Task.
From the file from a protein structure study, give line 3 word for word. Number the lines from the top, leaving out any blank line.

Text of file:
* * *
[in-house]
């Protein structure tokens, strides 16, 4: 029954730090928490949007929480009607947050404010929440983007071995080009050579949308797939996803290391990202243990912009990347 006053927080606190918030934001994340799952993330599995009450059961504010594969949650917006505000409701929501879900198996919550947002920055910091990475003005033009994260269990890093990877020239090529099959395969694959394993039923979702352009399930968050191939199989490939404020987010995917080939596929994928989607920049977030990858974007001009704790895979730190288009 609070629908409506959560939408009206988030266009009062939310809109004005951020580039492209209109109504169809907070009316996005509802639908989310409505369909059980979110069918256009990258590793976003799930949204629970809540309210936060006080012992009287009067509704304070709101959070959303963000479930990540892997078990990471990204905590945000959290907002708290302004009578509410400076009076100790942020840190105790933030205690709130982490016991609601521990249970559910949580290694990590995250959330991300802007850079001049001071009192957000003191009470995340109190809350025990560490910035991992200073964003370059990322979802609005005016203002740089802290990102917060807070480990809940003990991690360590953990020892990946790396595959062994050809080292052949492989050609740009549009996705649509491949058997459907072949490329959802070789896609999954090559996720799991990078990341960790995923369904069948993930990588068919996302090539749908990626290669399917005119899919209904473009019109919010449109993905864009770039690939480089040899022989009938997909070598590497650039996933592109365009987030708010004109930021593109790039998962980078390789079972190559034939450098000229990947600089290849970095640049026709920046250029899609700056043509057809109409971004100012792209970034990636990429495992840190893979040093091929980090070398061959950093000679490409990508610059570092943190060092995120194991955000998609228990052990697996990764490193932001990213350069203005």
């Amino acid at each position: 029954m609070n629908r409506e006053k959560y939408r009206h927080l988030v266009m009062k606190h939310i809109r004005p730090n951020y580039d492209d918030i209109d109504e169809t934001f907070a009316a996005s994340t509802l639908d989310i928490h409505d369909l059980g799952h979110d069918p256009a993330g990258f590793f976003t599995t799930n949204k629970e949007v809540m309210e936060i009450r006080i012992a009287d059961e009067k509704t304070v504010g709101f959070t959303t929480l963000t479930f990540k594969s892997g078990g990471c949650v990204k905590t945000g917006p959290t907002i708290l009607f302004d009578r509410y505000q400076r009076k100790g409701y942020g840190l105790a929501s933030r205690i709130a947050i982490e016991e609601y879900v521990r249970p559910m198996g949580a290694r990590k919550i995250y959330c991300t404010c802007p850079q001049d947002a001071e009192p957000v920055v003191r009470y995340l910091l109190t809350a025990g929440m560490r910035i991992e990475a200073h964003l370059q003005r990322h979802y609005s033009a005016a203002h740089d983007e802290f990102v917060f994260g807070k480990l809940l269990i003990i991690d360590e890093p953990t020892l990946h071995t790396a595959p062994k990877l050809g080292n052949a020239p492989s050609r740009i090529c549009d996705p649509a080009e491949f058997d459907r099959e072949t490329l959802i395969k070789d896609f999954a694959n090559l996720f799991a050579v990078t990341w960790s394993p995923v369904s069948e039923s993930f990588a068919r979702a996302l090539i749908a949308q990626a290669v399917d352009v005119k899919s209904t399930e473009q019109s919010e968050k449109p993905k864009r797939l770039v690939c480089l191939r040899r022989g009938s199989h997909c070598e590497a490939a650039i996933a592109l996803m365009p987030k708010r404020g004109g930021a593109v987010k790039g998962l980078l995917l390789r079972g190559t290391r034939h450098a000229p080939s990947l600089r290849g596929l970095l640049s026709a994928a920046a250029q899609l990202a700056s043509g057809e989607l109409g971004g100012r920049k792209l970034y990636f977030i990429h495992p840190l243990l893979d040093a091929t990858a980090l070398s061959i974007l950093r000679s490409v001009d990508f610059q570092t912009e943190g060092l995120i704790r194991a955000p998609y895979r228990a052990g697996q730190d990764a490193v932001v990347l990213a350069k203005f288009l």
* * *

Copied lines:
């Amino acid at each position: 029954m609070n629908r409506e006053k959560y939408r009206h927080l988030v266009m009062k606190h939310i809109r004005p730090n951020y580039d492209d918030i209109d109504e169809t934001f907070a009316a996005s994340t509802l639908d989310i928490h409505d369909l059980g799952h979110d069918p256009a993330g990258f590793f976003t599995t799930n949204k629970e949007v809540m309210e936060i009450r006080i012992a009287d059961e009067k509704t304070v504010g709101f959070t959303t929480l963000t479930f990540k594969s892997g078990g990471c949650v990204k905590t945000g917006p959290t907002i708290l009607f302004d009578r509410y505000q400076r009076k100790g409701y942020g840190l105790a929501s933030r205690i709130a947050i982490e016991e609601y879900v521990r249970p559910m198996g949580a290694r990590k919550i995250y959330c991300t404010c802007p850079q001049d947002a001071e009192p957000v920055v003191r009470y995340l910091l109190t809350a025990g929440m560490r910035i991992e990475a200073h964003l370059q003005r990322h979802y609005s033009a005016a203002h740089d983007e802290f990102v917060f994260g807070k480990l809940l269990i003990i991690d360590e890093p953990t020892l990946h071995t790396a595959p062994k990877l050809g080292n052949a020239p492989s050609r740009i090529c549009d996705p649509a080009e491949f058997d459907r099959e072949t490329l959802i395969k070789d896609f999954a694959n090559l996720f799991a050579v990078t990341w960790s394993p995923v369904s069948e039923s993930f990588a068919r979702a996302l090539i749908a949308q990626a290669v399917d352009v005119k899919s209904t399930e473009q019109s919010e968050k449109p993905k864009r797939l770039v690939c480089l191939r040899r022989g009938s199989h997909c070598e590497a490939a650039i996933a592109l996803m365009p987030k708010r404020g004109g930021a593109v987010k790039g998962l980078l995917l390789r079972g190559t290391r034939h450098a000229p080939s990947l600089r290849g596929l970095l640049s026709a994928a920046a250029q899609l990202a700056s043509g057809e989607l109409g971004g100012r920049k792209l970034y990636f977030i990429h495992p840190l243990l893979d040093a091929t990858a980090l070398s061959i974007l950093r000679s490409v001009d990508f610059q570092t912009e943190g060092l995120i704790r194991a955000p998609y895979r228990a052990g697996q730190d990764a490193v932001v990347l990213a350069k203005f288009l």